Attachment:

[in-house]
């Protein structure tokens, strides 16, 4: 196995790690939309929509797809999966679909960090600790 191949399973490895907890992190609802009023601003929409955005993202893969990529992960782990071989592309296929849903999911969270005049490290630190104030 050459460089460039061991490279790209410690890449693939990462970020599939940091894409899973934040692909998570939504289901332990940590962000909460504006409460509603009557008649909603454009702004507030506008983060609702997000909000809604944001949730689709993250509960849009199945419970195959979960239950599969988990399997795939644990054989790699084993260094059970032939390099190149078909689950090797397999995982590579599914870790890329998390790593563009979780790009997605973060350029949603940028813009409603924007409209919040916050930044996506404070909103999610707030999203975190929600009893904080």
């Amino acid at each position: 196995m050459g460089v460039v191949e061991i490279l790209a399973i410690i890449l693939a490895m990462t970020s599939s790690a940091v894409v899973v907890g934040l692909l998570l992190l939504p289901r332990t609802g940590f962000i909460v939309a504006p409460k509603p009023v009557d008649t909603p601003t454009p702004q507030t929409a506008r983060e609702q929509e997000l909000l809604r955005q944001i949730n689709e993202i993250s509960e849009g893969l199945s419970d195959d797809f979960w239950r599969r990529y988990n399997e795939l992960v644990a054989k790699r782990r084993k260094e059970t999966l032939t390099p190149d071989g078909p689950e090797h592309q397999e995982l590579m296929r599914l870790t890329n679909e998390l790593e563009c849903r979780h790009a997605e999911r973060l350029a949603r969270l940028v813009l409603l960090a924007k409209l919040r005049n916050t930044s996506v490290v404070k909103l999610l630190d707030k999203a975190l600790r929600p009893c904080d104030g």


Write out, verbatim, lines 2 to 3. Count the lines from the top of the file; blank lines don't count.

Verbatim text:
């Protein structure tokens, strides 16, 4: 196995790690939309929509797809999966679909960090600790 191949399973490895907890992190609802009023601003929409955005993202893969990529992960782990071989592309296929849903999911969270005049490290630190104030 050459460089460039061991490279790209410690890449693939990462970020599939940091894409899973934040692909998570939504289901332990940590962000909460504006409460509603009557008649909603454009702004507030506008983060609702997000909000809604944001949730689709993250509960849009199945419970195959979960239950599969988990399997795939644990054989790699084993260094059970032939390099190149078909689950090797397999995982590579599914870790890329998390790593563009979780790009997605973060350029949603940028813009409603924007409209919040916050930044996506404070909103999610707030999203975190929600009893904080």
């Amino acid at each position: 196995m050459g460089v460039v191949e061991i490279l790209a399973i410690i890449l693939a490895m990462t970020s599939s790690a940091v894409v899973v907890g934040l692909l998570l992190l939504p289901r332990t609802g940590f962000i909460v939309a504006p409460k509603p009023v009557d008649t909603p601003t454009p702004q507030t929409a506008r983060e609702q929509e997000l909000l809604r955005q944001i949730n689709e993202i993250s509960e849009g893969l199945s419970d195959d797809f979960w239950r599969r990529y988990n399997e795939l992960v644990a054989k790699r782990r084993k260094e059970t999966l032939t390099p190149d071989g078909p689950e090797h592309q397999e995982l590579m296929r599914l870790t890329n679909e998390l790593e563009c849903r979780h790009a997605e999911r973060l350029a949603r969270l940028v813009l409603l960090a924007k409209l919040r005049n916050t930044s996506v490290v404070k909103l999610l630190d707030k999203a975190l600790r929600p009893c904080d104030g």